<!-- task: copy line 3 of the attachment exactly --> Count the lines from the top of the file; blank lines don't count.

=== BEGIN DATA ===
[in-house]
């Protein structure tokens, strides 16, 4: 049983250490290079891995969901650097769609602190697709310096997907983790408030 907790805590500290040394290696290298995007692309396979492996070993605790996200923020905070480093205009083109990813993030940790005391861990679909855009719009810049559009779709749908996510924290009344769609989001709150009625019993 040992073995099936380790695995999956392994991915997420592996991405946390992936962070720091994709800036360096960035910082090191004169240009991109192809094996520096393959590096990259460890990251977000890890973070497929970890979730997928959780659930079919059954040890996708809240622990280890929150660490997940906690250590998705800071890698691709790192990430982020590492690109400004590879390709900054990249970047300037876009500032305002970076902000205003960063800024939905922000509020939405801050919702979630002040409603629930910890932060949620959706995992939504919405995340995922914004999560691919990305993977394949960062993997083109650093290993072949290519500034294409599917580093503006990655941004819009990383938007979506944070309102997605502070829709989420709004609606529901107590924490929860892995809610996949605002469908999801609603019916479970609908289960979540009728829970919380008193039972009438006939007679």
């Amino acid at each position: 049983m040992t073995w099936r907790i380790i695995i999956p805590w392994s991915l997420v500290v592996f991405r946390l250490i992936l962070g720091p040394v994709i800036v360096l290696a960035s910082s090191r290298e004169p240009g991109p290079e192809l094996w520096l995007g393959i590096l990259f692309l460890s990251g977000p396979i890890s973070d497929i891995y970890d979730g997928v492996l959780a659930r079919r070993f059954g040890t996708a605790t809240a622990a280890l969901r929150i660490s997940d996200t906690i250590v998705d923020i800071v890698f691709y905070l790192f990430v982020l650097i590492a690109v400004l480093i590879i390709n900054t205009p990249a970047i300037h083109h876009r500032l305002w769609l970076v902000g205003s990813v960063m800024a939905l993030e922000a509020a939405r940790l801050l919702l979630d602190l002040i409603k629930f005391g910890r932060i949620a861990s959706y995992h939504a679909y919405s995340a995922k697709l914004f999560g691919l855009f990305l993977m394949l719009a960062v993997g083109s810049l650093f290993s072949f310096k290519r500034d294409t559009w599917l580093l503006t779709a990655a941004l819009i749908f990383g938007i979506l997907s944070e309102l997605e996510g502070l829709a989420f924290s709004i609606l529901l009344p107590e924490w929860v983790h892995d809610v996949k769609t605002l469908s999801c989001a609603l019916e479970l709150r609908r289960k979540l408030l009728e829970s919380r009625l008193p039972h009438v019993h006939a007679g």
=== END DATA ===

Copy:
């Amino acid at each position: 049983m040992t073995w099936r907790i380790i695995i999956p805590w392994s991915l997420v500290v592996f991405r946390l250490i992936l962070g720091p040394v994709i800036v360096l290696a960035s910082s090191r290298e004169p240009g991109p290079e192809l094996w520096l995007g393959i590096l990259f692309l460890s990251g977000p396979i890890s973070d497929i891995y970890d979730g997928v492996l959780a659930r079919r070993f059954g040890t996708a605790t809240a622990a280890l969901r929150i660490s997940d996200t906690i250590v998705d923020i800071v890698f691709y905070l790192f990430v982020l650097i590492a690109v400004l480093i590879i390709n900054t205009p990249a970047i300037h083109h876009r500032l305002w769609l970076v902000g205003s990813v960063m800024a939905l993030e922000a509020a939405r940790l801050l919702l979630d602190l002040i409603k629930f005391g910890r932060i949620a861990s959706y995992h939504a679909y919405s995340a995922k697709l914004f999560g691919l855009f990305l993977m394949l719009a960062v993997g083109s810049l650093f290993s072949f310096k290519r500034d294409t559009w599917l580093l503006t779709a990655a941004l819009i749908f990383g938007i979506l997907s944070e309102l997605e996510g502070l829709a989420f924290s709004i609606l529901l009344p107590e924490w929860v983790h892995d809610v996949k769609t605002l469908s999801c989001a609603l019916e479970l709150r609908r289960k979540l408030l009728e829970s919380r009625l008193p039972h009438v019993h006939a007679g």